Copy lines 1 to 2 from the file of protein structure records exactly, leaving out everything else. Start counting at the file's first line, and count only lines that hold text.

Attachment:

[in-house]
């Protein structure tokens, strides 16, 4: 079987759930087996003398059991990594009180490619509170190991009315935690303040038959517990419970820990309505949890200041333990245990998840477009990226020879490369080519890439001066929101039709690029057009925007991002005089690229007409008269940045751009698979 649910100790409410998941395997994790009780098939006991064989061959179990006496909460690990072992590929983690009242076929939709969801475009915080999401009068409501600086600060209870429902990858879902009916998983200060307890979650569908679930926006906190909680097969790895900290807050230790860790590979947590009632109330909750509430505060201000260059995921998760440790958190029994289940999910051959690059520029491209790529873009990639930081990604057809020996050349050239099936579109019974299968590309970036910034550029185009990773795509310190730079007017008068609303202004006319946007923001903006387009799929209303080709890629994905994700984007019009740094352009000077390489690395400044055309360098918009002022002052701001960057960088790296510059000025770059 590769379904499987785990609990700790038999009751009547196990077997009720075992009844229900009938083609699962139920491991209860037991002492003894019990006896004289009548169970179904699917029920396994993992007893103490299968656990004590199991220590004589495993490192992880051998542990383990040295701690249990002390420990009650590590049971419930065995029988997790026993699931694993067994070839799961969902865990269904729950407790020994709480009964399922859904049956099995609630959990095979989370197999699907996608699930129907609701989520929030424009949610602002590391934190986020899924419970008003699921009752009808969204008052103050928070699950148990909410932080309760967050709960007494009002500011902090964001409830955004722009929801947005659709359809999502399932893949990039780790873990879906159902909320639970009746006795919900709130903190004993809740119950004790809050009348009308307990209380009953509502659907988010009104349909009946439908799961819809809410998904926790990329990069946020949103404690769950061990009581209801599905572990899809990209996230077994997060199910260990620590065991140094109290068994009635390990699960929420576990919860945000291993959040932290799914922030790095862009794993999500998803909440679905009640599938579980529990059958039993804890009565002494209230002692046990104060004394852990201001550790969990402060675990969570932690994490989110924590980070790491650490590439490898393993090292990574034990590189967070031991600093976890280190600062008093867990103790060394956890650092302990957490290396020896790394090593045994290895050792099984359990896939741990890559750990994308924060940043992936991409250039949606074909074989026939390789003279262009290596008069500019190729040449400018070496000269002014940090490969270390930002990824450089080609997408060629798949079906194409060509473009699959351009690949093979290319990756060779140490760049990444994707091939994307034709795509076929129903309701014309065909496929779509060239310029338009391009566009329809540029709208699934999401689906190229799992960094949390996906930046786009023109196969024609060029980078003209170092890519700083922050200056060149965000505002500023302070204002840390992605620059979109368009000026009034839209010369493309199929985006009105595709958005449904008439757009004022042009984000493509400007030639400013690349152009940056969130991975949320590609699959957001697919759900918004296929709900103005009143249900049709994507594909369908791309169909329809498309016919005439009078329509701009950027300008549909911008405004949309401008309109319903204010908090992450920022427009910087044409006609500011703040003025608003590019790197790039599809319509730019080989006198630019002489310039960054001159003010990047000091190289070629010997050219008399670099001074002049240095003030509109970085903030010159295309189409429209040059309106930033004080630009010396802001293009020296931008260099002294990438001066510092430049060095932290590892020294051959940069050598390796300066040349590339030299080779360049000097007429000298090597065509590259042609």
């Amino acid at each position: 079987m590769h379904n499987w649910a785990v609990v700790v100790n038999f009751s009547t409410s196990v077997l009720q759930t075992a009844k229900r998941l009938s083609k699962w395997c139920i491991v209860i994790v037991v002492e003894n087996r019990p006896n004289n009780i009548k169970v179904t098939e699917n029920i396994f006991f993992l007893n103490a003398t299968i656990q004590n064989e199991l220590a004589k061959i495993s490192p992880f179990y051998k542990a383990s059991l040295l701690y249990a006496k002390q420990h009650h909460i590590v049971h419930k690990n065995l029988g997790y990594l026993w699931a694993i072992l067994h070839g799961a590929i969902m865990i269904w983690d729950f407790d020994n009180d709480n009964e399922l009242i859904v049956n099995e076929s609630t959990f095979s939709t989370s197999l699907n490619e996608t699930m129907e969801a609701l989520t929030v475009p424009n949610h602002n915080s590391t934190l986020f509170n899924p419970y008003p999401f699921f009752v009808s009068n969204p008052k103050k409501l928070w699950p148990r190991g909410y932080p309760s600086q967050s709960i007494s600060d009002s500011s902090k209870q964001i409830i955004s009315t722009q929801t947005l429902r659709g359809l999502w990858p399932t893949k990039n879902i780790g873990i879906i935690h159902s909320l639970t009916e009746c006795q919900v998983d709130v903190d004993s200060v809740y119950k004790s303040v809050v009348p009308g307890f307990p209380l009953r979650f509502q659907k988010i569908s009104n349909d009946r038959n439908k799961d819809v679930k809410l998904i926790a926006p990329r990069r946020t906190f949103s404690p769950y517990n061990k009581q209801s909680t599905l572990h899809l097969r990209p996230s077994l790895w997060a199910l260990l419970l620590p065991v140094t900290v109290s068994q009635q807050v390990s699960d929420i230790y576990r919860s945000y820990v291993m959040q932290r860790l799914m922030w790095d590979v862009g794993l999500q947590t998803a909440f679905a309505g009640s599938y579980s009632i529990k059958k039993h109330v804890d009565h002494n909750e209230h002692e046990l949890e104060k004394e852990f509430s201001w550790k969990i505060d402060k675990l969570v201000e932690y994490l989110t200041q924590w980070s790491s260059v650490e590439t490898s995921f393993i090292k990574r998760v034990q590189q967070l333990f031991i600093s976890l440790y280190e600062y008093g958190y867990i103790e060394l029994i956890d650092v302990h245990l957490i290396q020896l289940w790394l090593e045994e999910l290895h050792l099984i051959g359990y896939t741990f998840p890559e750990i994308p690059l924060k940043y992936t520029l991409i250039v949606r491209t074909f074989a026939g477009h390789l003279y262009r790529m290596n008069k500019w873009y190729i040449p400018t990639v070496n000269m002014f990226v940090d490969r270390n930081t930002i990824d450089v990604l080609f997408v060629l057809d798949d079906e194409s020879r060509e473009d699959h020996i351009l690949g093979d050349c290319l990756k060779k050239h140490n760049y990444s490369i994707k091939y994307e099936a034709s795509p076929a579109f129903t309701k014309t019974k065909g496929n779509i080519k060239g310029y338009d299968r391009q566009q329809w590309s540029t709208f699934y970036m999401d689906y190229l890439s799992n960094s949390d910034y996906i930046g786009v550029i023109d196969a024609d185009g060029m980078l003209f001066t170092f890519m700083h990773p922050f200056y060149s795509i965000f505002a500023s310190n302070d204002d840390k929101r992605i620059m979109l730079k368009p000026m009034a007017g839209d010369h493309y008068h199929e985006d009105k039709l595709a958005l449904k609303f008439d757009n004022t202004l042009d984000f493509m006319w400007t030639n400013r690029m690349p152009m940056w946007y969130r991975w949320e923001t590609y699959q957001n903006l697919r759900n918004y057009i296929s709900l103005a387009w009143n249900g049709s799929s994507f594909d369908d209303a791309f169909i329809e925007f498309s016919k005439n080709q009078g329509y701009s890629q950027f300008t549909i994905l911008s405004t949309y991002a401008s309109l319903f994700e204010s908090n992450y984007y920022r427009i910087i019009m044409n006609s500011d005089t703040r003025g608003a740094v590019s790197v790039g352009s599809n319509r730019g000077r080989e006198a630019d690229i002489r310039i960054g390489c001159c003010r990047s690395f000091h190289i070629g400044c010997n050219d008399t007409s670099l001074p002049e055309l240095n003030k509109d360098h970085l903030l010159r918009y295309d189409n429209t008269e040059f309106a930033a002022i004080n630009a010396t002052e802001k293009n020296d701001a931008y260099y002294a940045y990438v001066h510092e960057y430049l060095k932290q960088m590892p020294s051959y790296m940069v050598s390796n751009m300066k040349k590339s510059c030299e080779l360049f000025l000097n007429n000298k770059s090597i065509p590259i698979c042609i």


[in-house]
């Protein structure tokens, strides 16, 4: 079987759930087996003398059991990594009180490619509170190991009315935690303040038959517990419970820990309505949890200041333990245990998840477009990226020879490369080519890439001066929101039709690029057009925007991002005089690229007409008269940045751009698979 649910100790409410998941395997994790009780098939006991064989061959179990006496909460690990072992590929983690009242076929939709969801475009915080999401009068409501600086600060209870429902990858879902009916998983200060307890979650569908679930926006906190909680097969790895900290807050230790860790590979947590009632109330909750509430505060201000260059995921998760440790958190029994289940999910051959690059520029491209790529873009990639930081990604057809020996050349050239099936579109019974299968590309970036910034550029185009990773795509310190730079007017008068609303202004006319946007923001903006387009799929209303080709890629994905994700984007019009740094352009000077390489690395400044055309360098918009002022002052701001960057960088790296510059000025770059 590769379904499987785990609990700790038999009751009547196990077997009720075992009844229900009938083609699962139920491991209860037991002492003894019990006896004289009548169970179904699917029920396994993992007893103490299968656990004590199991220590004589495993490192992880051998542990383990040295701690249990002390420990009650590590049971419930065995029988997790026993699931694993067994070839799961969902865990269904729950407790020994709480009964399922859904049956099995609630959990095979989370197999699907996608699930129907609701989520929030424009949610602002590391934190986020899924419970008003699921009752009808969204008052103050928070699950148990909410932080309760967050709960007494009002500011902090964001409830955004722009929801947005659709359809999502399932893949990039780790873990879906159902909320639970009746006795919900709130903190004993809740119950004790809050009348009308307990209380009953509502659907988010009104349909009946439908799961819809809410998904926790990329990069946020949103404690769950061990009581209801599905572990899809990209996230077994997060199910260990620590065991140094109290068994009635390990699960929420576990919860945000291993959040932290799914922030790095862009794993999500998803909440679905009640599938579980529990059958039993804890009565002494209230002692046990104060004394852990201001550790969990402060675990969570932690994490989110924590980070790491650490590439490898393993090292990574034990590189967070031991600093976890280190600062008093867990103790060394956890650092302990957490290396020896790394090593045994290895050792099984359990896939741990890559750990994308924060940043992936991409250039949606074909074989026939390789003279262009290596008069500019190729040449400018070496000269002014940090490969270390930002990824450089080609997408060629798949079906194409060509473009699959351009690949093979290319990756060779140490760049990444994707091939994307034709795509076929129903309701014309065909496929779509060239310029338009391009566009329809540029709208699934999401689906190229799992960094949390996906930046786009023109196969024609060029980078003209170092890519700083922050200056060149965000505002500023302070204002840390992605620059979109368009000026009034839209010369493309199929985006009105595709958005449904008439757009004022042009984000493509400007030639400013690349152009940056969130991975949320590609699959957001697919759900918004296929709900103005009143249900049709994507594909369908791309169909329809498309016919005439009078329509701009950027300008549909911008405004949309401008309109319903204010908090992450920022427009910087044409006609500011703040003025608003590019790197790039599809319509730019080989006198630019002489310039960054001159003010990047000091190289070629010997050219008399670099001074002049240095003030509109970085903030010159295309189409429209040059309106930033004080630009010396802001293009020296931008260099002294990438001066510092430049060095932290590892020294051959940069050598390796300066040349590339030299080779360049000097007429000298090597065509590259042609």